Canada: When The First Sale Is Not A First Sale

Last Updated: February 11 2011

Article by Jeilah Y. Chan1

The U.S. Supreme Court Copyright Decision of Omega, S.A. v. Costco Wholesale Corporation

The Supreme Court of the United States recently decided a copyright case involving Swiss watchmaker Omega and retail giant Costco.

In a 4-4 split, with no reasons, the Supreme Court affirmed the Omega, S.A. v. Costco Wholesale Corporation decision of the Ninth Circuit Court (541 F. 3d 982 (9th Cir. 2008)).

Omega's Complaint

The facts of this copyright case were not in dispute. Omega manufactured watches in Switzerland and sold them globally through a network of authorized distributors and retailers. Costco was not one of them. However, the Omega watches managed to end up in Costco stores in California, selling for less than the suggested retail price for authorized resellers in the United States.

How did this happen? Omega first sold the watches to authorized distributors abroad. Unidentified third parties eventually purchased the watches and in turn sold them to a New York company (ENE Limited), which in turn sold them to Costco. Omega authorized the initial foreign sale of the watches. However, Omega did not authorize their importation into the United States or the subsequent sales made by Costco.

What was the copyrighted work in this case? The work subject to U.S. copyright protection in this case appeared on the underside of the Omega watches: an "Omega Globe Design". Based on these facts, Omega filed a lawsuit against Costco, alleging that Costco's acquisition and sale of the watches constituted copyright infringement. In particular, Omega alleged that Costco's activities infringed its exclusive right to distribute copies of the copyrighted work to the public by sale or other transfer of ownership (17 U.S.C. §106(3)). Omega also relied on another provision which provides that importation into the United States, without the authority of the owner of copyright, of copies of a work that has been acquired outside the United States is an infringement of the exclusive right to distribute copies (17 U.S.C. §602(a)).

After filing the lawsuit, Omega moved for summary judgment. Costco filed a cross-motion on the basis of the so-called first sale doctrine, codified in 17 U.S.C. §109(a) as follows:

Notwithstanding the provisions of section 106(3), the owner of a particular copy lawfully made under this title, or any person authorized by such owner, is entitled, without the authority of the copyright owner, to sell or otherwise dispose of the possession of that copy. Under this doctrine, once a copyright owner consents to the sale of particular copies of his/her work (the first sale), he/she may not thereafter exercise the distribution right with respect to those copies. This allows libraries to lend books, video stores to rent DVDs and other grey market activity.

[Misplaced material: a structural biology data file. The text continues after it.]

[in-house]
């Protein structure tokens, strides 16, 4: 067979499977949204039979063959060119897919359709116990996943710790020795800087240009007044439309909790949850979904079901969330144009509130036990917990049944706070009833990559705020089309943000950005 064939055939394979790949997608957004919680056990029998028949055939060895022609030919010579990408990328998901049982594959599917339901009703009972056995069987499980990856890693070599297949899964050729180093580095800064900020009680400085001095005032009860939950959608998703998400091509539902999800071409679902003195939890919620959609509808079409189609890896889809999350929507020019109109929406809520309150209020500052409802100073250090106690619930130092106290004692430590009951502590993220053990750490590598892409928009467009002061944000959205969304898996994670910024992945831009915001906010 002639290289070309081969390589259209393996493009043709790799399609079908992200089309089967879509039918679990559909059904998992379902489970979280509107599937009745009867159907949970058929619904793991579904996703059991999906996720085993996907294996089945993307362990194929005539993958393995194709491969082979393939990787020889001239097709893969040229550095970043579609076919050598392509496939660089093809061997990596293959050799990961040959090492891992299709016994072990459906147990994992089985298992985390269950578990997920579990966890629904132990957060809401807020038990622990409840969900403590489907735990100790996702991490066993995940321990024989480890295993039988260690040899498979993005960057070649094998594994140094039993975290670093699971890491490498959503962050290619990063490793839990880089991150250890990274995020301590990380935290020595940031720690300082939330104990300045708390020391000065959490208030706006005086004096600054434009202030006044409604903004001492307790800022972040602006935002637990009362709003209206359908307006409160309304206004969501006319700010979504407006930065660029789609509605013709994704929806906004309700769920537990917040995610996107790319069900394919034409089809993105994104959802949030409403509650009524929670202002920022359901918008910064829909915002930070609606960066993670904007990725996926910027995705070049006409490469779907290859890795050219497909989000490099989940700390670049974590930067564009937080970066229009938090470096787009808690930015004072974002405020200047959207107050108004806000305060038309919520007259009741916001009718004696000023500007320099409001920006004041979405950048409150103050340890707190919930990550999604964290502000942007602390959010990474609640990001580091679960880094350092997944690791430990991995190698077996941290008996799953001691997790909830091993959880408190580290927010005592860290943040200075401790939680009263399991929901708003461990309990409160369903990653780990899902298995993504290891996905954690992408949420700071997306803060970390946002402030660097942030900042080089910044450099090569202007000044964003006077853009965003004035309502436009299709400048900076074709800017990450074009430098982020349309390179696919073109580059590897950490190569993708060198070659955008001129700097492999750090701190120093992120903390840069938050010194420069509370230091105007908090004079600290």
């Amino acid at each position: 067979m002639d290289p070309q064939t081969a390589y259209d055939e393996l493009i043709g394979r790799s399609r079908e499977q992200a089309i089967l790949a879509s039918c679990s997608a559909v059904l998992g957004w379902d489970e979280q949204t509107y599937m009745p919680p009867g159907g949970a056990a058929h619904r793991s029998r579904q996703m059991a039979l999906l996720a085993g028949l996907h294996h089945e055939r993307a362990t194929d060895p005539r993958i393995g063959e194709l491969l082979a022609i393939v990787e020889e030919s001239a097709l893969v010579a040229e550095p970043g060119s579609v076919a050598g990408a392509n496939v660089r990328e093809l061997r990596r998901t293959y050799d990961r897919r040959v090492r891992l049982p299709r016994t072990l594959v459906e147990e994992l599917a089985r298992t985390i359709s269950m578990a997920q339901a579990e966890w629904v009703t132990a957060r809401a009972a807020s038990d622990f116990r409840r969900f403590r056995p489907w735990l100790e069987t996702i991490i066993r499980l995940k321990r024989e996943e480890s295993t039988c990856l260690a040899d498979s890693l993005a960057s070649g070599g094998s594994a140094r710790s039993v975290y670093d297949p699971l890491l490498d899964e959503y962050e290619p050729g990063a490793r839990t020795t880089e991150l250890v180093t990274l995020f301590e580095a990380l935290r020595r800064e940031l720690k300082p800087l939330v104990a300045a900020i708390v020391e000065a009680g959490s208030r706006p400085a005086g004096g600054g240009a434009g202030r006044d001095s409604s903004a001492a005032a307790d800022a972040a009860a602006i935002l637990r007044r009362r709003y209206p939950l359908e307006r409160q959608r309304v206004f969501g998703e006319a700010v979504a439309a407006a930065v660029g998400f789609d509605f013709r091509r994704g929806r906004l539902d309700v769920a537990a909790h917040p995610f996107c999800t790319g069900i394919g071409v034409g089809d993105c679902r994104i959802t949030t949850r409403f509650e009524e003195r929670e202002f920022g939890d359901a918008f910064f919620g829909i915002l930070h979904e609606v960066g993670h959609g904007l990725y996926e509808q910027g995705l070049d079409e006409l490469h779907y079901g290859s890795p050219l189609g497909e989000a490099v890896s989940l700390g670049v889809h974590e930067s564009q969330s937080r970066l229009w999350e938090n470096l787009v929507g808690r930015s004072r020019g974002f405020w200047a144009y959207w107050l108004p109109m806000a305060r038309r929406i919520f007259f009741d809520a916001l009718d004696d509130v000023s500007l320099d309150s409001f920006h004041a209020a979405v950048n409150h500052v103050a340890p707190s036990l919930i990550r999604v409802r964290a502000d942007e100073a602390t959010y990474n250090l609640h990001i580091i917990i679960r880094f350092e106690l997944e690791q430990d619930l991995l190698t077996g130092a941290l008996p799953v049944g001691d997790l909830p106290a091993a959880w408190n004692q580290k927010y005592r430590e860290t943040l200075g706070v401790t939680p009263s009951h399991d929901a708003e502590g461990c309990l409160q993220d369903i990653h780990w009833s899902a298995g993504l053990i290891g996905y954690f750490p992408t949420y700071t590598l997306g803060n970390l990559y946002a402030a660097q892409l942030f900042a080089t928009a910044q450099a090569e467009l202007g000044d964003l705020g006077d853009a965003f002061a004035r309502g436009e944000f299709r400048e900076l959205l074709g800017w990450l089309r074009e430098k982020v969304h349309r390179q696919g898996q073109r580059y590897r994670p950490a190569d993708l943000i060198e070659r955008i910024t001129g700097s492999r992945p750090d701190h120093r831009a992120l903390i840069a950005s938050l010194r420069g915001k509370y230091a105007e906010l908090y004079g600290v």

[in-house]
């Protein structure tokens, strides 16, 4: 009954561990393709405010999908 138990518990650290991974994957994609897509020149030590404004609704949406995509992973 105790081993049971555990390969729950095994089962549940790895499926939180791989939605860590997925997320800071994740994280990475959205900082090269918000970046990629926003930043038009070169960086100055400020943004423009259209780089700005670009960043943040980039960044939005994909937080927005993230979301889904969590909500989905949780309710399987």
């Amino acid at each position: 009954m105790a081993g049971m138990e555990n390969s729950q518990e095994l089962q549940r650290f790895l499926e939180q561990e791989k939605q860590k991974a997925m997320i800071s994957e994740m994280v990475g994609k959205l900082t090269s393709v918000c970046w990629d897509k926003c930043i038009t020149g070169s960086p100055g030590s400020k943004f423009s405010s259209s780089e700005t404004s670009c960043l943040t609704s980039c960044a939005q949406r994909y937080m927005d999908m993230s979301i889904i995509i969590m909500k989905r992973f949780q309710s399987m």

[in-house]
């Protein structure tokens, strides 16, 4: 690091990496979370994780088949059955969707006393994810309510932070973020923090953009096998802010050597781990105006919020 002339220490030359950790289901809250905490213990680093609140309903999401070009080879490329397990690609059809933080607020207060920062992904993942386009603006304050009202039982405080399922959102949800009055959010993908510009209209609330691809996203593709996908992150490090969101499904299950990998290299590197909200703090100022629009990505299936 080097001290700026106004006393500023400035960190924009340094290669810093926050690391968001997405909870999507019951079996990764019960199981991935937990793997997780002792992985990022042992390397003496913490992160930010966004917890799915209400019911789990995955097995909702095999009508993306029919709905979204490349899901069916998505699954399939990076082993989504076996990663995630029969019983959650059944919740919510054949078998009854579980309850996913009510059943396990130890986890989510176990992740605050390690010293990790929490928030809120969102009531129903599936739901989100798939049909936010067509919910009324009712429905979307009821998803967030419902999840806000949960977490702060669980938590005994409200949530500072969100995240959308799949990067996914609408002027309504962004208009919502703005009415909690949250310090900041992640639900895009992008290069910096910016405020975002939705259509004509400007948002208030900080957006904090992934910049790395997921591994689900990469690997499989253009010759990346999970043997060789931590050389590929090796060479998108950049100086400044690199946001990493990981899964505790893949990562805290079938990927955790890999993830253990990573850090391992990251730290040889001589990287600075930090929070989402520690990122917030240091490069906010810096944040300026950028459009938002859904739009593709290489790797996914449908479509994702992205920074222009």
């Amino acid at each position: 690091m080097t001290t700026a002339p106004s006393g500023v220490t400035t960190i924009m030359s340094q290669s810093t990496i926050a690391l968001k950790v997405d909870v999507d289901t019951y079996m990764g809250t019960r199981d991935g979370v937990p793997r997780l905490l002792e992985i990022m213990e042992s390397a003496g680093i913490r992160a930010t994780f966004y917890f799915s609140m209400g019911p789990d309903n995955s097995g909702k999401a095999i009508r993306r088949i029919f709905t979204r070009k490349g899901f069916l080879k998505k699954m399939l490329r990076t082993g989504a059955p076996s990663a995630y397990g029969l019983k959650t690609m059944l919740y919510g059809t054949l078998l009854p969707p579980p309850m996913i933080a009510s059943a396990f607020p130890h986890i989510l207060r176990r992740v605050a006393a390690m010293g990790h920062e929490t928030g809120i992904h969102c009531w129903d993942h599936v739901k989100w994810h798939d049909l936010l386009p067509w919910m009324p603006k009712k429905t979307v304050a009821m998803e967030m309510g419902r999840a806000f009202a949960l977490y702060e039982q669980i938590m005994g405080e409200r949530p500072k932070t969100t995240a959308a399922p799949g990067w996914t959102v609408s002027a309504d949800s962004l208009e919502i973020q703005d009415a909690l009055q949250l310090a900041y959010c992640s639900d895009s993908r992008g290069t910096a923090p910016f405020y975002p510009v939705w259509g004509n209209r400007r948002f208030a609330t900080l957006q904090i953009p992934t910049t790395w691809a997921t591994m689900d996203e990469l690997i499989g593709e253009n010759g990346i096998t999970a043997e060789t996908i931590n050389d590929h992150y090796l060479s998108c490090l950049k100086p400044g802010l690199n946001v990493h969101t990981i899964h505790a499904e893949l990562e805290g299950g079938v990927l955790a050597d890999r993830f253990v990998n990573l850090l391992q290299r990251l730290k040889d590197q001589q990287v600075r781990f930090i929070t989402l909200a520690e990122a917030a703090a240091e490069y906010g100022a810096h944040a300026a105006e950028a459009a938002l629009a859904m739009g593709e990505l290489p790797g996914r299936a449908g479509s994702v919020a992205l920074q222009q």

This defence, according to Costco, precluded Omega, who made the initial foreign sale of the watches, from claiming infringing distribution and importation in connection with the subsequent, unauthorized sales of authentic Omega watches. In other words, Costco argued that Omega's first sale abroad triggered the first sale doctrine.

The district court ruled in favour of Costco on both motions. Omega successfully appealed to the Ninth Circuit Court

The Narrow Interpretation of the First Sale Doctrine (§§109(a))

The Ninth Circuit Court construed the first sale doctrine narrowly. It held that the first sale doctrine provides no defence to an infringement action (under §§106(3) and 602(a)) that involves foreign-made, authentic copies of a U.S. copyrighted work, unless those same copies have already been sold in the United States with the copyright owner's authority. In other words, the first sale doctrine did not apply to the sale of U.S. copyrighted works manufactured abroad and not authorized for resale in the United States.

Since there was no genuine dispute that Omega made the copies of the disputed design abroad (in Switzerland) and that Costco sold them in the United States without Omega's authority, the first sale doctrine was not available to Costco as a defence to Omega's claim.

What Does this Mean?

The 4-4 split in the US Supreme Court means that the Ninth Circuit's ruling in favour of Omega will be upheld. That ruling, however, will only be binding in jurisdictions covered by the Ninth Circuit, which covers western United States.

What does this mean for foreign manufacturers and brand owners? In obtaining U.S. copyright protection, a foreign manufacturer may, indirectly, prevent or control the unauthorized importation of authentic products (grey goods) manufactured abroad into the United States, or at least the states covered by the Ninth Circuit.


1. Jeilah Y. Chan is an IP litigation associate in Bennett Jones' Toronto office. Ms. Chan's article was published in Carswell's Legal Alert.

The content of this article is intended to provide a general guide to the subject matter. Specialist advice should be sought about your specific circumstances.

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